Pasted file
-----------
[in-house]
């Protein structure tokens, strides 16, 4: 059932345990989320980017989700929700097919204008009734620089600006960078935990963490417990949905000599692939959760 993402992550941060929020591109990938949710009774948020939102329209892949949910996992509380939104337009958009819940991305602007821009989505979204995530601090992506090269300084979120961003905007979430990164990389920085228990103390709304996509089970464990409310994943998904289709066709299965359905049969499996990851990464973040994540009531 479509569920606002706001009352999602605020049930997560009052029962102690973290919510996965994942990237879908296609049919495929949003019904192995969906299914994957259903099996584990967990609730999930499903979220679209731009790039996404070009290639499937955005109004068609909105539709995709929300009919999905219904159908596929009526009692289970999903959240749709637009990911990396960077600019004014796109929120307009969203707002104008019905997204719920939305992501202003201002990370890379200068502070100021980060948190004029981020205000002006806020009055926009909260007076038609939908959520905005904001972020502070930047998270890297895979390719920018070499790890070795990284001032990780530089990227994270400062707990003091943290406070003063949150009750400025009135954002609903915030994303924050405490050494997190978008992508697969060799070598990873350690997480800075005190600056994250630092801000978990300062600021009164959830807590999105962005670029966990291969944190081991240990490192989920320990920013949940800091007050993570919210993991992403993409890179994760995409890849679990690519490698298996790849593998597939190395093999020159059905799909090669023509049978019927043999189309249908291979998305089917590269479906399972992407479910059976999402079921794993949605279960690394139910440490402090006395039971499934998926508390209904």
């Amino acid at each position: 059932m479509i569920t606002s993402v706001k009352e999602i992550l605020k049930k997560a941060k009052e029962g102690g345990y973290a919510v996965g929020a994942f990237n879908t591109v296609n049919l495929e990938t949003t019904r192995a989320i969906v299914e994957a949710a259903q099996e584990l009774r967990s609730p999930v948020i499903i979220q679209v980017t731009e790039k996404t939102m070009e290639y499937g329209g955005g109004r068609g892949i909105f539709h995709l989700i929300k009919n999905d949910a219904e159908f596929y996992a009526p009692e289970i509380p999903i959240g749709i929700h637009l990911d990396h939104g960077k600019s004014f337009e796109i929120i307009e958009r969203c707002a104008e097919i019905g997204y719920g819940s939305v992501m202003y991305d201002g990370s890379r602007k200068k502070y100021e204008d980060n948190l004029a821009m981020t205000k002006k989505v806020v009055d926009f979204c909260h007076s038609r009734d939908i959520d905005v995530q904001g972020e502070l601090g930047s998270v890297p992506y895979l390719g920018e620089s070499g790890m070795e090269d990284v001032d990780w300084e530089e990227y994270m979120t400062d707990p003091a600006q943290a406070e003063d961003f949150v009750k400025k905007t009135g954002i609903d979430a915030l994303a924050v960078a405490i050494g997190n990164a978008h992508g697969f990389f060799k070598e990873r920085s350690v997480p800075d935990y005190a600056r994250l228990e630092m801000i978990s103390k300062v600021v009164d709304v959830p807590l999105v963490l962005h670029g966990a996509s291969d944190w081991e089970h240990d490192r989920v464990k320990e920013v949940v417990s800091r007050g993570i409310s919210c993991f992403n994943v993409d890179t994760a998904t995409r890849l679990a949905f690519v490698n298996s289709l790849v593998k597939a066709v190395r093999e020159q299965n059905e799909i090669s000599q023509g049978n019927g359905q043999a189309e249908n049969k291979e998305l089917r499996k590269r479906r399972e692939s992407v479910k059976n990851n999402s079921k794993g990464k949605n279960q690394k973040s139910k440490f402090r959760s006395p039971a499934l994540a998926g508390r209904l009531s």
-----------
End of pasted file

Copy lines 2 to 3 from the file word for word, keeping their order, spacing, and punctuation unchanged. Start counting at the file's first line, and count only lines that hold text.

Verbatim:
């Protein structure tokens, strides 16, 4: 059932345990989320980017989700929700097919204008009734620089600006960078935990963490417990949905000599692939959760 993402992550941060929020591109990938949710009774948020939102329209892949949910996992509380939104337009958009819940991305602007821009989505979204995530601090992506090269300084979120961003905007979430990164990389920085228990103390709304996509089970464990409310994943998904289709066709299965359905049969499996990851990464973040994540009531 479509569920606002706001009352999602605020049930997560009052029962102690973290919510996965994942990237879908296609049919495929949003019904192995969906299914994957259903099996584990967990609730999930499903979220679209731009790039996404070009290639499937955005109004068609909105539709995709929300009919999905219904159908596929009526009692289970999903959240749709637009990911990396960077600019004014796109929120307009969203707002104008019905997204719920939305992501202003201002990370890379200068502070100021980060948190004029981020205000002006806020009055926009909260007076038609939908959520905005904001972020502070930047998270890297895979390719920018070499790890070795990284001032990780530089990227994270400062707990003091943290406070003063949150009750400025009135954002609903915030994303924050405490050494997190978008992508697969060799070598990873350690997480800075005190600056994250630092801000978990300062600021009164959830807590999105962005670029966990291969944190081991240990490192989920320990920013949940800091007050993570919210993991992403993409890179994760995409890849679990690519490698298996790849593998597939190395093999020159059905799909090669023509049978019927043999189309249908291979998305089917590269479906399972992407479910059976999402079921794993949605279960690394139910440490402090006395039971499934998926508390209904």
């Amino acid at each position: 059932m479509i569920t606002s993402v706001k009352e999602i992550l605020k049930k997560a941060k009052e029962g102690g345990y973290a919510v996965g929020a994942f990237n879908t591109v296609n049919l495929e990938t949003t019904r192995a989320i969906v299914e994957a949710a259903q099996e584990l009774r967990s609730p999930v948020i499903i979220q679209v980017t731009e790039k996404t939102m070009e290639y499937g329209g955005g109004r068609g892949i909105f539709h995709l989700i929300k009919n999905d949910a219904e159908f596929y996992a009526p009692e289970i509380p999903i959240g749709i929700h637009l990911d990396h939104g960077k600019s004014f337009e796109i929120i307009e958009r969203c707002a104008e097919i019905g997204y719920g819940s939305v992501m202003y991305d201002g990370s890379r602007k200068k502070y100021e204008d980060n948190l004029a821009m981020t205000k002006k989505v806020v009055d926009f979204c909260h007076s038609r009734d939908i959520d905005v995530q904001g972020e502070l601090g930047s998270v890297p992506y895979l390719g920018e620089s070499g790890m070795e090269d990284v001032d990780w300084e530089e990227y994270m979120t400062d707990p003091a600006q943290a406070e003063d961003f949150v009750k400025k905007t009135g954002i609903d979430a915030l994303a924050v960078a405490i050494g997190n990164a978008h992508g697969f990389f060799k070598e990873r920085s350690v997480p800075d935990y005190a600056r994250l228990e630092m801000i978990s103390k300062v600021v009164d709304v959830p807590l999105v963490l962005h670029g966990a996509s291969d944190w081991e089970h240990d490192r989920v464990k320990e920013v949940v417990s800091r007050g993570i409310s919210c993991f992403n994943v993409d890179t994760a998904t995409r890849l679990a949905f690519v490698n298996s289709l790849v593998k597939a066709v190395r093999e020159q299965n059905e799909i090669s000599q023509g049978n019927g359905q043999a189309e249908n049969k291979e998305l089917r499996k590269r479906r399972e692939s992407v479910k059976n990851n999402s079921k794993g990464k949605n279960q690394k973040s139910k440490f402090r959760s006395p039971a499934l994540a998926g508390r209904l009531s």